Rural ambulance service under scrutiny
Scottish ambulance chiefs will meet people in Moray over concerns about rural ambulance cover.
A showdown meeting between Scottish Ambulance Service bosses and community leaders in Moray is set to discuss "serious" concerns about rural ambulance cover.
It follows the death of a local woman after a trainee ambulance man’s refusal to respond to a 999 call because he was on his break.
Mandy Mathieson, 33, died of a heart attack in Tomintoul in October. Owen McLaughlan, the on-duty technician, was 800 yards away at the time, but the call was instead answered by paramedics based 15 miles away.
An air ambulance helicopter was also sent out and reached the scene almost half an hour after the 999 call.
McLaughlan, who was suspended while the Scottish Ambulance Service carried out an investigation, will not be sacked, a spokesman from the service confirmed.
"The Scottish Ambulance Service has completed its investigation into the incident in Tomintoul on 16 October," he said.
"The ambulance technician involved will undertake further training and pass an evaluation before being allowed to return to operational duties."
Charlie Skene, Mathieson's uncle, said her relatives were disappointed by the decision but not surprised.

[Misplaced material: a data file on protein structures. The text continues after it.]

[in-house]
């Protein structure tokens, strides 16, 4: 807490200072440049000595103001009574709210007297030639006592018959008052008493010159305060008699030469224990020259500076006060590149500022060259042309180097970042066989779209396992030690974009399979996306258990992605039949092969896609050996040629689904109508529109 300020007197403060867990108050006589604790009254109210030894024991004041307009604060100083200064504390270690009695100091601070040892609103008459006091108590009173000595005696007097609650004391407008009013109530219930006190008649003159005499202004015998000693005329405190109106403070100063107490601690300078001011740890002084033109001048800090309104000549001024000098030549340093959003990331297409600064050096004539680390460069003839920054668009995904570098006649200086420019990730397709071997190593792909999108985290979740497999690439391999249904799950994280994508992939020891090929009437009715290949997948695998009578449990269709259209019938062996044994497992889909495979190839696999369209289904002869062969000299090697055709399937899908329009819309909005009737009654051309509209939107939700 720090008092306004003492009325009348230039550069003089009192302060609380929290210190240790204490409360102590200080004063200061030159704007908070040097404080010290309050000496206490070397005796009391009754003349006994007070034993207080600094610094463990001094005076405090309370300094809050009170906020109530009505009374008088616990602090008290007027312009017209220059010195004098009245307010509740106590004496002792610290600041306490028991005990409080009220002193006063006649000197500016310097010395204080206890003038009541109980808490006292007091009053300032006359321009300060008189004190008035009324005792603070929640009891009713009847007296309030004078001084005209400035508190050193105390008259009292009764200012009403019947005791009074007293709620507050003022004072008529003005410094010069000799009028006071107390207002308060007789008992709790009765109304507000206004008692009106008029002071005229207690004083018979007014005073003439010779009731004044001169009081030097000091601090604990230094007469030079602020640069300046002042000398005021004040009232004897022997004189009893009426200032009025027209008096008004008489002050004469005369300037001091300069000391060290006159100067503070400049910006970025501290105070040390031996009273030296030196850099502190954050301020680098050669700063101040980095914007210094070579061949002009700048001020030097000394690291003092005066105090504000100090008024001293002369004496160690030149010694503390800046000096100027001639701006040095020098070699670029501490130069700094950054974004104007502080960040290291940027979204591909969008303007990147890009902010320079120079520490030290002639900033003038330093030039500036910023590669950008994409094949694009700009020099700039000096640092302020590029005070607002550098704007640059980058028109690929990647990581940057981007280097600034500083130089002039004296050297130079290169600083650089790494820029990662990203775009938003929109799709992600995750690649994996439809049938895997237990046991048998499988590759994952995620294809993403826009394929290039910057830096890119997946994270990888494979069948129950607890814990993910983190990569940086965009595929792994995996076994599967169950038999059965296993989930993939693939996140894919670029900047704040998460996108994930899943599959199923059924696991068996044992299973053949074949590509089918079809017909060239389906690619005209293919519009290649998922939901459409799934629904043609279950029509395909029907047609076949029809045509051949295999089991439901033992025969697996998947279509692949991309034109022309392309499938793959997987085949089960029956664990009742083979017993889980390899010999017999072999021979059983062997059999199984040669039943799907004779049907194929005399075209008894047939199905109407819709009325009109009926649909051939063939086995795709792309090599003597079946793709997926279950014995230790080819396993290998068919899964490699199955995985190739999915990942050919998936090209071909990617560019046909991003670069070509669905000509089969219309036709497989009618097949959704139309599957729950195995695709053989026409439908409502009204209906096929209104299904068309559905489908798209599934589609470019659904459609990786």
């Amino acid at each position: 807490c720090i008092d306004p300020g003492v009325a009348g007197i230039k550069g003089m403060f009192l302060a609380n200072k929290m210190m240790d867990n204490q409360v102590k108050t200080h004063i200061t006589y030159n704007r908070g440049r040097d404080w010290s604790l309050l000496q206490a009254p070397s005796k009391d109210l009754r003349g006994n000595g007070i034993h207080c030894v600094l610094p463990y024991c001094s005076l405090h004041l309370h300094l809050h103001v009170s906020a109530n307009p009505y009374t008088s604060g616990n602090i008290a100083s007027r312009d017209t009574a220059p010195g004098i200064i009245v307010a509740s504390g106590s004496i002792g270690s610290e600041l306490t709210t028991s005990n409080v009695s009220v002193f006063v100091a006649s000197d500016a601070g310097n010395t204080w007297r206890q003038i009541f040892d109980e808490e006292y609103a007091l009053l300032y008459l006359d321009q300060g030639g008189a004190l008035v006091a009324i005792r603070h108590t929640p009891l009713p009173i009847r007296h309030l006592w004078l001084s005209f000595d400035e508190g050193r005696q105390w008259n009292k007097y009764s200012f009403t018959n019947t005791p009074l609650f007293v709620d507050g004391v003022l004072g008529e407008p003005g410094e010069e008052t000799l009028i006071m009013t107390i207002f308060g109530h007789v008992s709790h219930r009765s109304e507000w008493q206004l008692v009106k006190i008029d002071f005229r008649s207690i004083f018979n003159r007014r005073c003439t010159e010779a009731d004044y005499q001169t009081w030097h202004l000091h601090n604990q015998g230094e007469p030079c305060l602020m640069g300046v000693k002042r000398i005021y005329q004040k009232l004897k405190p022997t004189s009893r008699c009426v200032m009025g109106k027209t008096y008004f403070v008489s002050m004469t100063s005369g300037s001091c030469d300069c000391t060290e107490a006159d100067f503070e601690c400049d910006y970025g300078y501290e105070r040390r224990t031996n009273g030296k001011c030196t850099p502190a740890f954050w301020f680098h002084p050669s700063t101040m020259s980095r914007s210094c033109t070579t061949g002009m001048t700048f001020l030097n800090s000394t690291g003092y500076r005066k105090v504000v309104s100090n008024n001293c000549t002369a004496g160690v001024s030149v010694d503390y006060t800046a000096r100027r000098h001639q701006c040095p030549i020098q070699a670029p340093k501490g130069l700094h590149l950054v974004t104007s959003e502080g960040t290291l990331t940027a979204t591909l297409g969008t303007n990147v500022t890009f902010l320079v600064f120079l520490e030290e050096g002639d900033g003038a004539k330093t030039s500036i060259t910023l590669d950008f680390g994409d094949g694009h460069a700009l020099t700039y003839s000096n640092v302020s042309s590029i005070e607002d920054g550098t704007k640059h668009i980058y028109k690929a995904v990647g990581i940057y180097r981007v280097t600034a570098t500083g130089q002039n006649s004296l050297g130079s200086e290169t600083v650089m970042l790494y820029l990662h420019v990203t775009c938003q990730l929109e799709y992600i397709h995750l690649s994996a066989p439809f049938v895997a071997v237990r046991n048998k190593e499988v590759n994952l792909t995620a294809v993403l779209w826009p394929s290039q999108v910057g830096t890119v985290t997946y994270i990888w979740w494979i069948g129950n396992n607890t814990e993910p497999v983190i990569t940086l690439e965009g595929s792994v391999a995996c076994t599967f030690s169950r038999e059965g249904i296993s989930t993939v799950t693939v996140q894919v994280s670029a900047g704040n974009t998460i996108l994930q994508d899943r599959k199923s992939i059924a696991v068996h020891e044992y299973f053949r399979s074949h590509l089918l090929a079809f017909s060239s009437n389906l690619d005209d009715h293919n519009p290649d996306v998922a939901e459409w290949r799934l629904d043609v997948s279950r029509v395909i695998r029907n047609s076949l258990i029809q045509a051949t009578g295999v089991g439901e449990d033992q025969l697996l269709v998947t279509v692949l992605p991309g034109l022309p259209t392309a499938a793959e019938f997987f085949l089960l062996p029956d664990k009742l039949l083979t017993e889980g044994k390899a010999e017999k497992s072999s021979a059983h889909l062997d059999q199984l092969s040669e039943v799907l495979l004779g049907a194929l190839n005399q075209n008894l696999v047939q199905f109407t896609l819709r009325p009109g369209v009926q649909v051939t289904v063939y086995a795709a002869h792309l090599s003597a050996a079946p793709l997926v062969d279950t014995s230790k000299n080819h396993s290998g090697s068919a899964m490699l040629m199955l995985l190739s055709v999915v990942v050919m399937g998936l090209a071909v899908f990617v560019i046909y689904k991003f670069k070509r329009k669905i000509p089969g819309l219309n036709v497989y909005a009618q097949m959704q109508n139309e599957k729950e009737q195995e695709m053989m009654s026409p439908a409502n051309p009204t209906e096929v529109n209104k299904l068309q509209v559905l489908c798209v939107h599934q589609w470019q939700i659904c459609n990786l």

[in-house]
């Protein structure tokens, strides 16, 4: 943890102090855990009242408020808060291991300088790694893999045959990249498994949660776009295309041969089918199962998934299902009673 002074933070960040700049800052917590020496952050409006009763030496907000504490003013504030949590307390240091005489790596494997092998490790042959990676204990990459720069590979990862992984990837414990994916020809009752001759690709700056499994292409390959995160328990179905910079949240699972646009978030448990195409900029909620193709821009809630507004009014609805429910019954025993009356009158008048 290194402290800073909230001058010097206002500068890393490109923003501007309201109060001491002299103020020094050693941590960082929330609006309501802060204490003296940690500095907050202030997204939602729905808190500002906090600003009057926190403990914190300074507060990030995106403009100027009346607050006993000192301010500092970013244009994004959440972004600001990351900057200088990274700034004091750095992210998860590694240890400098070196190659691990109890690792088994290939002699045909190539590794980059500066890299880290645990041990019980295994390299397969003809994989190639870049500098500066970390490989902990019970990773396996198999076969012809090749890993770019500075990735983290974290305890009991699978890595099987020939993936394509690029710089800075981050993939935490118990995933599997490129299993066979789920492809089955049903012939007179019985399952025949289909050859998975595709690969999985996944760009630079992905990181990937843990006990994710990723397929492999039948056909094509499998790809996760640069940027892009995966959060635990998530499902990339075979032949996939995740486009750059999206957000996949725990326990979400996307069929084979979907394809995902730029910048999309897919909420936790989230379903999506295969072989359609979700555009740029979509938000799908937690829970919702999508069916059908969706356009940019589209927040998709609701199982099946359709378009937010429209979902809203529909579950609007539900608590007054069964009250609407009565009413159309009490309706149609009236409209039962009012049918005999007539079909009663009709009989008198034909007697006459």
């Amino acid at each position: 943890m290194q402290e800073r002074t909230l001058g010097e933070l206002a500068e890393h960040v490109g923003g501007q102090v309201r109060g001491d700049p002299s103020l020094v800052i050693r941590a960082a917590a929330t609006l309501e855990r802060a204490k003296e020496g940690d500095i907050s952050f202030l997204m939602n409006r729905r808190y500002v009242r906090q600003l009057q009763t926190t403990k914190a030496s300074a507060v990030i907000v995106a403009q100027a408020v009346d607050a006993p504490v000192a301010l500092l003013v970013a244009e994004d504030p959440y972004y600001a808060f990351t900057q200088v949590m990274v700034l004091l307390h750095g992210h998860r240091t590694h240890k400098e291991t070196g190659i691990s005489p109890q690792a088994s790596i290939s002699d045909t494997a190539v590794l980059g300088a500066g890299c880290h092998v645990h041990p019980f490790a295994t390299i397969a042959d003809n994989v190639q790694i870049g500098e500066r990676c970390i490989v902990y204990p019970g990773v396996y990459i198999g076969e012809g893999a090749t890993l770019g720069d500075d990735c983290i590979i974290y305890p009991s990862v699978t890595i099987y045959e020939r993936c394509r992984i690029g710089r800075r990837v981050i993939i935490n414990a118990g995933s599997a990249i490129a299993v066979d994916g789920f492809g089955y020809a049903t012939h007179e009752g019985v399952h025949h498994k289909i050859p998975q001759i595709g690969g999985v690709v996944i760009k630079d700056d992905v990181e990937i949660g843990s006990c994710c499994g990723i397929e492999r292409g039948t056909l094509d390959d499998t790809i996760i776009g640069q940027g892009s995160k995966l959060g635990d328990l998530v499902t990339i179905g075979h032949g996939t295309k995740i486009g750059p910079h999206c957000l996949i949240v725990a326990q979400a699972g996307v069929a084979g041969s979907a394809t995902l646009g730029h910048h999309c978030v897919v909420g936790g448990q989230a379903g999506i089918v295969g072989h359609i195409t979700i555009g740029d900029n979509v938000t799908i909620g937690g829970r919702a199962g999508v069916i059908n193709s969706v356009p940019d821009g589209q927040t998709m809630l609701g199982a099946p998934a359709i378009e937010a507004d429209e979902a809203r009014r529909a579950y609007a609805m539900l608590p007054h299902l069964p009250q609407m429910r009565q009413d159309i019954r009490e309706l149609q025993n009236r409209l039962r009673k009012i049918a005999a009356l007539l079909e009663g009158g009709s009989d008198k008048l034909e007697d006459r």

"Surely they can't teach compassion, so what are they going to give him lessons in?" he said.
Ambulance service chief executive Pauline Howie, chairman David Garbutt, and area general manager Milne Weir will meet with Tomintoul residents on Friday. Moray MSP Richard Lochhead said he hoped officials would be able to "restore" people's confidence in the service.
Villagers are also angry about claims that an ambulance on duty at Tomintoul was unable to take patients to hospital in the two weeks after Ms Mathieson died because it was single-manned.
It meant no one could attend to patients while the vehicle was being driven. The community is also concerned about a decision to withdraw a 4x4 from service and replace it with a rear-wheel drive vehicle, which is not as good in snow.
A Scottish Ambulance Service spokesman said: "The chairman, chief executive and local operational management will meet with the community to set out the ambulance cover arrangements and planned improvements and listen to people's views."